IDEAS home Printed from
MyIDEAS: Login to save this paper or follow this series

Systemic Crises and Growth

  • Romain Ranciere
  • Aaron Tornell
  • Frank Westermann

In this paper, we document the fact that countries that have experienced occasional financial crises have on average grown faster than countries with stable financial conditions. We measure the incidence of crisis with the skewness of credit growth, and find that it has a robust negative effect on GDP growth. This link coexists with the negative link between variance and growth typically found in the literature. To explain the link between crises and growth we present a model where weak institutions lead to severe financial constraints and low growth. Financial liberalization policies that facilitate risk-taking increase leverage and investment. This leads to higher growth, but also to a greater incidence of crises. Conditions are established under which the costs of crises are outweighed by the benefits of higher growth.

If you experience problems downloading a file, check if you have the proper application to view it first. In case of further problems read the IDEAS help page. Note that these files are not on the IDEAS site. Please be patient as the files may be large.

File URL:
Download Restriction: no

Paper provided by Barcelona Graduate School of Economics in its series Working Papers with number 190.

in new window

Date of creation: May 2002
Date of revision:
Handle: RePEc:bge:wpaper:190
Contact details of provider: Postal: Ramon Trias Fargas, 25-27, 08005 Barcelona
Phone: +34 93 542-1222
Fax: +34 93 542-1223
Web page:

More information through EDIRC

References listed on IDEAS
Please report citation or reference errors to , or , if you are the registered author of the cited work, log in to your RePEc Author Service profile, click on "citations" and make appropriate adjustments.:

as in new window
  1. Ho, Tai-Kuang & von Hagen, Jürgen, 2004. "Money Market Pressure and the Determinants of Banking Crises," CEPR Discussion Papers 4651, C.E.P.R. Discussion Papers.
  2. Carmen M. Reinhart & Graciela L. Kaminsky, 1999. "The Twin Crises: The Causes of Banking and Balance-of-Payments Problems," American Economic Review, American Economic Association, vol. 89(3), pages 473-500, June.
  3. Barry Eichengreen & David Leblang, 2003. "Capital account liberalization and growth: was Mr. Mahathir right?," International Journal of Finance & Economics, John Wiley & Sons, Ltd., vol. 8(3), pages 205-224.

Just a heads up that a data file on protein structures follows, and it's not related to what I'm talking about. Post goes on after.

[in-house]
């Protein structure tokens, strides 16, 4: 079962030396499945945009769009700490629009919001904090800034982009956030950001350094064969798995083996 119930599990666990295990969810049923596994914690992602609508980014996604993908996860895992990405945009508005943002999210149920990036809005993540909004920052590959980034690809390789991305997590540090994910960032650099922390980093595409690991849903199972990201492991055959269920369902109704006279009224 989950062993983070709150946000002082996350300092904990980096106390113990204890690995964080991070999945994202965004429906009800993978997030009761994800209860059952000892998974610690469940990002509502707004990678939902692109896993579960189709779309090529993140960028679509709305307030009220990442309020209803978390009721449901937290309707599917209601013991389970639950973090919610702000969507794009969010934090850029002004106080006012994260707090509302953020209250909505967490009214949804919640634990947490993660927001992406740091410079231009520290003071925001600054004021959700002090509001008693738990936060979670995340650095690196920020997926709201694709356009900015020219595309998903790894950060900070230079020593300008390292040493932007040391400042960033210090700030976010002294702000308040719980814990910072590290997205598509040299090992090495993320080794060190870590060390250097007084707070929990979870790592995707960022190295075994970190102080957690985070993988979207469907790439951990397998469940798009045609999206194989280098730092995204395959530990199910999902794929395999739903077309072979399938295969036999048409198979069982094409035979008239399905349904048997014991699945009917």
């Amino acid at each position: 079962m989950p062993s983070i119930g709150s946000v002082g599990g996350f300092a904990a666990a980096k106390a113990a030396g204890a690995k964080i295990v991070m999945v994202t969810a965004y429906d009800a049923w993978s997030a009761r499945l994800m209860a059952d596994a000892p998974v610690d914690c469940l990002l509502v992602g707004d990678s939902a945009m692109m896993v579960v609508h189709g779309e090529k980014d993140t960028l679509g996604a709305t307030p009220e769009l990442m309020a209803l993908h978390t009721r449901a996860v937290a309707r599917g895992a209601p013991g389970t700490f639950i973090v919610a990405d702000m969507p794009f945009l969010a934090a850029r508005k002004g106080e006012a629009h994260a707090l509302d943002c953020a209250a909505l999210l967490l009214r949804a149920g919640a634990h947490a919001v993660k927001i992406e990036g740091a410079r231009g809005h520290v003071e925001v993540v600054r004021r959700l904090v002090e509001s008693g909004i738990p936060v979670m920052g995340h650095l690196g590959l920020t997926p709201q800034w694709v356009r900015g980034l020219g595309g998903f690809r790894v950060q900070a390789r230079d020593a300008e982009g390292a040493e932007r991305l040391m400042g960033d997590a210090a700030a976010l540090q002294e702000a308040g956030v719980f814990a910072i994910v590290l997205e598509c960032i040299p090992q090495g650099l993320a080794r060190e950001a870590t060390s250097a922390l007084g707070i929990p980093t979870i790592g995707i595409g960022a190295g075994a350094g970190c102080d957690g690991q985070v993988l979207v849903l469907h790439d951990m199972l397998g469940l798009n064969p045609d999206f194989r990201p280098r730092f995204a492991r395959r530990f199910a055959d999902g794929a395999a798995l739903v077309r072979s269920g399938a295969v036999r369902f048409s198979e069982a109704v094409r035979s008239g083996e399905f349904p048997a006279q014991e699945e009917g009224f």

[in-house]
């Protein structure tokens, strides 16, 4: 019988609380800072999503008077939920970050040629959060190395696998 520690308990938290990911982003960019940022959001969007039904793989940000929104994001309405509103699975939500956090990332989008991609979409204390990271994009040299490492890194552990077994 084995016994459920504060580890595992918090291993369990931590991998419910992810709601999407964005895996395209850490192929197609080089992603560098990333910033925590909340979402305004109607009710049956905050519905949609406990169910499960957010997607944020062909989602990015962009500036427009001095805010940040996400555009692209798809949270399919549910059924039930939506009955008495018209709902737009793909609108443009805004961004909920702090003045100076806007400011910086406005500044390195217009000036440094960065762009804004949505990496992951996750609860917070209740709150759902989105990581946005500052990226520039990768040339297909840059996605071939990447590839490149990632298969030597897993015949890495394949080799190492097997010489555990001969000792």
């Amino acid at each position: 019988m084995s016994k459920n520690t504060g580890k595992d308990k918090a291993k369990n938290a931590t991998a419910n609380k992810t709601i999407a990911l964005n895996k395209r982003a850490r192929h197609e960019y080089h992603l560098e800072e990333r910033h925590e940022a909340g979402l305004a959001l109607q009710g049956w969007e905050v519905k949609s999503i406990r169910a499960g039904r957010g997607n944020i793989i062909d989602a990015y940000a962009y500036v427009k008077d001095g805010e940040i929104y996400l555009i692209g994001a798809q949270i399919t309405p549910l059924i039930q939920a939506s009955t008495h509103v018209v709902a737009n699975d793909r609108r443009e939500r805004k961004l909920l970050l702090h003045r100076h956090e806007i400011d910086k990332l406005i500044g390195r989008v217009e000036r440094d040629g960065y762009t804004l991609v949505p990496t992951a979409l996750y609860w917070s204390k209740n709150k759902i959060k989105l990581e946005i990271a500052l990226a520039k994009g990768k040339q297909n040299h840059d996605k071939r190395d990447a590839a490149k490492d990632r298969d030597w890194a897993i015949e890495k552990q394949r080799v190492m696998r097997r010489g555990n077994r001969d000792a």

4. Romaine Ranciere & Aaron Tornell & Frank Westermann, 2003. "Crises and Growth: A Re-Evaluation," NBER Working Papers 10073, National Bureau of Economic Research, Inc.
  5. R Blundell & Steven Bond, . "Initial conditions and moment restrictions in dynamic panel data model," Economics Papers W14&104., Economics Group, Nuffield College, University of Oxford.
  6. Alberto Martin, 2010. "Economic Growth with Bubbles," 2010 Meeting Papers 788, Society for Economic Dynamics.
  7. Ricardo J. Caballero & Mohamad L. Hammour, 1991. "The Cleansing Effect of Recessions," NBER Working Papers 3922, National Bureau of Economic Research, Inc.
  8. Kose, Ayhan & Prasad, Eswar & Rogoff, Kenneth & Wei, Shang-Jin, 2006. "Financial Globalization: A Reappraisal," CEPR Discussion Papers 5842, C.E.P.R. Discussion Papers.
  9. Kraus, Alan & Litzenberger, Robert H, 1976. "Skewness Preference and the Valuation of Risk Assets," Journal of Finance, American Finance Association, vol. 31(4), pages 1085-1100, September.
  11. Ramey, Garey & Ramey, Valerie A, 1995. "Cross-Country Evidence on the Link between Volatility and Growth," American Economic Review, American Economic Association, vol. 85(5), pages 1138-51, December.
  12. Henry, Peter Blair, 2000. "Do stock market liberalizations cause investment booms?," Journal of Financial Economics, Elsevier, vol. 58(1-2), pages 301-334.
  13. Olivier, Jacques, 2000. "Growth-Enhancing Bubbles," International Economic Review, Department of Economics, University of Pennsylvania and Osaka University Institute of Social and Economic Research Association, vol. 41(1), pages 133-51, February.
  14. Beck, Thorsten & Demirguc-Kunt, Asli & Levine, Ross, 1999. "A new database on financial development and structure," Policy Research Working Paper Series 2146, The World Bank.